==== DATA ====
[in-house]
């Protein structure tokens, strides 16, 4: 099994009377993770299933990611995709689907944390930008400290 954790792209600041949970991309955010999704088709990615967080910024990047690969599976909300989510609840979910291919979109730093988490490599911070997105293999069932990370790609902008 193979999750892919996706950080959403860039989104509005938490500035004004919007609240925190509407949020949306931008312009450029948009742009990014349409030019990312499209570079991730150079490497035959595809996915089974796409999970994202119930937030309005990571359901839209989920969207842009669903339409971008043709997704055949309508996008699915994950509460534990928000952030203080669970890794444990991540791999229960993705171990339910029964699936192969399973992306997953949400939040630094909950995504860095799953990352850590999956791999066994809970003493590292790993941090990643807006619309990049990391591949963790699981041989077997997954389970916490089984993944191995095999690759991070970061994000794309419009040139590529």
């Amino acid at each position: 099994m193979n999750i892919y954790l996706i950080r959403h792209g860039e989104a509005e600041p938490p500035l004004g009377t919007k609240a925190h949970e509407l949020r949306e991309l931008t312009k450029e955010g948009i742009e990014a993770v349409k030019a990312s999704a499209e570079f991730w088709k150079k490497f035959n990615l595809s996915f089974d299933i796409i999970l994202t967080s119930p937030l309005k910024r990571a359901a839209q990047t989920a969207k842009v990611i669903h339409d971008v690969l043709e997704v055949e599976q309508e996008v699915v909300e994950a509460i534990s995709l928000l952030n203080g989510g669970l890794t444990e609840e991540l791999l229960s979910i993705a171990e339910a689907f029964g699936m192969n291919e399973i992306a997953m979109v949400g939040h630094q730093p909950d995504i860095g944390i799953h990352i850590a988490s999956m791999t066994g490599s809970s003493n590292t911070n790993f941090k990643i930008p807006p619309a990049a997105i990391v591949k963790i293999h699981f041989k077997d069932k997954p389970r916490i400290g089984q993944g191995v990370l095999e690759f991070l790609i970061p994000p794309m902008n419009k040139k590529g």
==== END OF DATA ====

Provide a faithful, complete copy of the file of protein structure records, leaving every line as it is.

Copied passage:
[in-house]
């Protein structure tokens, strides 16, 4: 099994009377993770299933990611995709689907944390930008400290 954790792209600041949970991309955010999704088709990615967080910024990047690969599976909300989510609840979910291919979109730093988490490599911070997105293999069932990370790609902008 193979999750892919996706950080959403860039989104509005938490500035004004919007609240925190509407949020949306931008312009450029948009742009990014349409030019990312499209570079991730150079490497035959595809996915089974796409999970994202119930937030309005990571359901839209989920969207842009669903339409971008043709997704055949309508996008699915994950509460534990928000952030203080669970890794444990991540791999229960993705171990339910029964699936192969399973992306997953949400939040630094909950995504860095799953990352850590999956791999066994809970003493590292790993941090990643807006619309990049990391591949963790699981041989077997997954389970916490089984993944191995095999690759991070970061994000794309419009040139590529």
């Amino acid at each position: 099994m193979n999750i892919y954790l996706i950080r959403h792209g860039e989104a509005e600041p938490p500035l004004g009377t919007k609240a925190h949970e509407l949020r949306e991309l931008t312009k450029e955010g948009i742009e990014a993770v349409k030019a990312s999704a499209e570079f991730w088709k150079k490497f035959n990615l595809s996915f089974d299933i796409i999970l994202t967080s119930p937030l309005k910024r990571a359901a839209q990047t989920a969207k842009v990611i669903h339409d971008v690969l043709e997704v055949e599976q309508e996008v699915v909300e994950a509460i534990s995709l928000l952030n203080g989510g669970l890794t444990e609840e991540l791999l229960s979910i993705a171990e339910a689907f029964g699936m192969n291919e399973i992306a997953m979109v949400g939040h630094q730093p909950d995504i860095g944390i799953h990352i850590a988490s999956m791999t066994g490599s809970s003493n590292t911070n790993f941090k990643i930008p807006p619309a990049a997105i990391v591949k963790i293999h699981f041989k077997d069932k997954p389970r916490i400290g089984q993944g191995v990370l095999e690759f991070l790609i970061p994000p794309m902008n419009k040139k590529g």